The New York Times has a review up (sort of) of Who We Are and How We Got Here: Ancient DNA and the New Science of the Human Past, David Reich Unearths Human History Etched in Bone. But since Carl has been covering the publications coming out of the Reich lab for many years now it’s kinds of a survey of the whole operation and how David and company go where they are.
The last few paragraphs are pretty tantalizing:
As of last month, Dr. Reich’s team has published about three-quarters of all the genome-wide data from ancient human remains in the scientific literature. But the scientists are only getting started.
They also have retrieved DNA from about 3,000 more samples. And the lab refrigerators are filled with bones from 2,000 more denizens of prehistory.
Dr. Reich’s plan is to find ancient DNA from every culture known to archaeology everywhere in the world. Ultimately, he hopes to build a genetic atlas of humanity over the past 50,000 years.
“I try not to think about it all at once, because it’s so overwhelming,” he said.
Three years ago I was having a discussion with someone from Reich’s group and mentioned offhand that in terms of getting data I give the nod to Eske Willerslev’s group of researchers, though I thought the people around David and Nick Patterson tended to perform a deeper analysis. Three years is a long time, and as the results since then have shown, the “SNP capture” methodology is very cost effective. They might not get the whole genome sequences of individuals, but they get lots of individuals. And for a lot of population genomic analysis, you want lots of individuals more than the whole genome sequence.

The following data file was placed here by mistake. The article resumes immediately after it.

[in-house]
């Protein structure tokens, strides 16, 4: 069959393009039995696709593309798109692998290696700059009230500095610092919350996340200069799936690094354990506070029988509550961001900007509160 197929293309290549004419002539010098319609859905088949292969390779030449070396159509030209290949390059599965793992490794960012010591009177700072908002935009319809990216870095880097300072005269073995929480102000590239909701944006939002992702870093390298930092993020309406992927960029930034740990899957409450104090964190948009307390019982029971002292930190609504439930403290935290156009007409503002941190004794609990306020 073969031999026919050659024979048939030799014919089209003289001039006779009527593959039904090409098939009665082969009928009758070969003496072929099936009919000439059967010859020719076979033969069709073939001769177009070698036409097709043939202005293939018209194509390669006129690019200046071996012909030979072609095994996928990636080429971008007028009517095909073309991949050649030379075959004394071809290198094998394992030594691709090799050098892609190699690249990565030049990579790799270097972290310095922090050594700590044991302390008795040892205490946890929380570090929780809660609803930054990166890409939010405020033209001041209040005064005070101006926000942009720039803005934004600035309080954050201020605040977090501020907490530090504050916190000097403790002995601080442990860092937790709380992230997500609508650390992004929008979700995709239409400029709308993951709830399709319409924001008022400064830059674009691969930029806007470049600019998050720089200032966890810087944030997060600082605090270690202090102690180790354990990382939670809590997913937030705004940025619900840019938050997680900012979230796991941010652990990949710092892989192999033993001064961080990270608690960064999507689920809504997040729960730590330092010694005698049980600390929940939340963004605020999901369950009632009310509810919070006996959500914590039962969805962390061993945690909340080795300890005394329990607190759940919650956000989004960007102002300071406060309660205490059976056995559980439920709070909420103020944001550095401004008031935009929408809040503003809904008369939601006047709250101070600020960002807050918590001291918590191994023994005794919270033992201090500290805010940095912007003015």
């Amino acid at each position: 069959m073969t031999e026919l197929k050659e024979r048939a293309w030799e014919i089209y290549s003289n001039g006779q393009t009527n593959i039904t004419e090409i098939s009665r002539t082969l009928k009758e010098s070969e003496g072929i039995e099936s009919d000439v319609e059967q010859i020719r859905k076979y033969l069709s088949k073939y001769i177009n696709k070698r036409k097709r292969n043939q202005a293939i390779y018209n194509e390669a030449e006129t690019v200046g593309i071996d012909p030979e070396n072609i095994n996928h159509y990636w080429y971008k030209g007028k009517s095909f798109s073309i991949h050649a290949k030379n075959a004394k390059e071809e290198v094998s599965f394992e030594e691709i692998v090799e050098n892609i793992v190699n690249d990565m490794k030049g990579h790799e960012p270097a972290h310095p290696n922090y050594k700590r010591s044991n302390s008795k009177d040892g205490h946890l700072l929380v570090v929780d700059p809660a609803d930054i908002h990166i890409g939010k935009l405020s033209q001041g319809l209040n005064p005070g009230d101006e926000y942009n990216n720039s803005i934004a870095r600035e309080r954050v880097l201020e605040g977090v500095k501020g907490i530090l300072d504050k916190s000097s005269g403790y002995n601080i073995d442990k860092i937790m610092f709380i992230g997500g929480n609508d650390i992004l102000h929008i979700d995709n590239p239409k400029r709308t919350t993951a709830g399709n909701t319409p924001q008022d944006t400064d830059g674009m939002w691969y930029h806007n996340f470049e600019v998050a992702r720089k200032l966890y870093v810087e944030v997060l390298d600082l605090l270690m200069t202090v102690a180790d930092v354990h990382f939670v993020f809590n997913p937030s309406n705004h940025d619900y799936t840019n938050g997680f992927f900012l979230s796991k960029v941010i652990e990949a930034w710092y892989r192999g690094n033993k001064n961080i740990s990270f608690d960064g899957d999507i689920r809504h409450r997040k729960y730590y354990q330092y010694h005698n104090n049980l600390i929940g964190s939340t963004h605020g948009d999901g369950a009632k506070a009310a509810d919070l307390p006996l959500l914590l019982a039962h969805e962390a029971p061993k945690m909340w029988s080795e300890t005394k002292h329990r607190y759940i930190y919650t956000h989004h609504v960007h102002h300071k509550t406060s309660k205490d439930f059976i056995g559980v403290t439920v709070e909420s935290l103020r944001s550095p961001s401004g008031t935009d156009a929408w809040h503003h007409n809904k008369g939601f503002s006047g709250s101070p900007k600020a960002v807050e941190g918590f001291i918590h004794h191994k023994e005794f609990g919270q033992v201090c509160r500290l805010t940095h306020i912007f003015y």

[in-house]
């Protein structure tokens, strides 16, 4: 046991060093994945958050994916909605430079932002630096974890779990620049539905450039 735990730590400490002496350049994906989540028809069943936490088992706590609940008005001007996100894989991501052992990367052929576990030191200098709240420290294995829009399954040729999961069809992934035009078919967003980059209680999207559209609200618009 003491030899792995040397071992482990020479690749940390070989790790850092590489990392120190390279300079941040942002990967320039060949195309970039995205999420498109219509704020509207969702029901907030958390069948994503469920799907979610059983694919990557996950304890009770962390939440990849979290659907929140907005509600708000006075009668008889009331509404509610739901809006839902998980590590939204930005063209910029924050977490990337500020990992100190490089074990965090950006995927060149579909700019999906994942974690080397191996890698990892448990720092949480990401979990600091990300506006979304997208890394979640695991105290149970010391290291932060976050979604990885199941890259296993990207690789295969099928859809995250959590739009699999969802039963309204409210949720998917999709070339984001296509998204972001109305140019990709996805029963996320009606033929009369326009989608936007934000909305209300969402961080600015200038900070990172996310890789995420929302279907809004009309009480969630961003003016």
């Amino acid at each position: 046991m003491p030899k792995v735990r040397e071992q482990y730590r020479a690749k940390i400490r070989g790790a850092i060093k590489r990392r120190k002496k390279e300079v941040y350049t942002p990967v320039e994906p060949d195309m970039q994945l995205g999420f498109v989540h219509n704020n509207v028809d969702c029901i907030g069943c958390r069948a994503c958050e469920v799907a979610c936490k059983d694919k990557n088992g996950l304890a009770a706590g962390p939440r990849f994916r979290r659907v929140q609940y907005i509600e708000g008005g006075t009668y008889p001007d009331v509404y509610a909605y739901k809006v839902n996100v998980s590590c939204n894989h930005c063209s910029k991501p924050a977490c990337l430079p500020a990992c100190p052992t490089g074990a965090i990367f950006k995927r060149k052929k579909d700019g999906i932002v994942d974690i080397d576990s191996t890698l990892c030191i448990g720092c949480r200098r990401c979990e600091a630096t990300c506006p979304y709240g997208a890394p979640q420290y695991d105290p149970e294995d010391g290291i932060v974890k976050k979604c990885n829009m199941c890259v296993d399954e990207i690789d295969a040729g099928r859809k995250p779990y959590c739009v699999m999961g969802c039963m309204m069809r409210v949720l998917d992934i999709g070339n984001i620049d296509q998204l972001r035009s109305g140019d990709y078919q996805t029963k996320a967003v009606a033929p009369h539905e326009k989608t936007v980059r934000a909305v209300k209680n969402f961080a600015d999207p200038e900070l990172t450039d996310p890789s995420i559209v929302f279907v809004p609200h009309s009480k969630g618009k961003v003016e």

But not all. The more ancient individuals probably have a lot of variation “private” to them and their population, so you don’t know all the neat polymorphisms you might miss.
With that gripe submitted, it’s pretty incredible that the Reich lab has 3,000 ancient samples in the pipeline for analysis. In Who We Are and How We Got Here David Reich outlines just how he and his collaborators transformed the artisanal process of data generation from ancient DNA into a rationalized and commoditized factory process.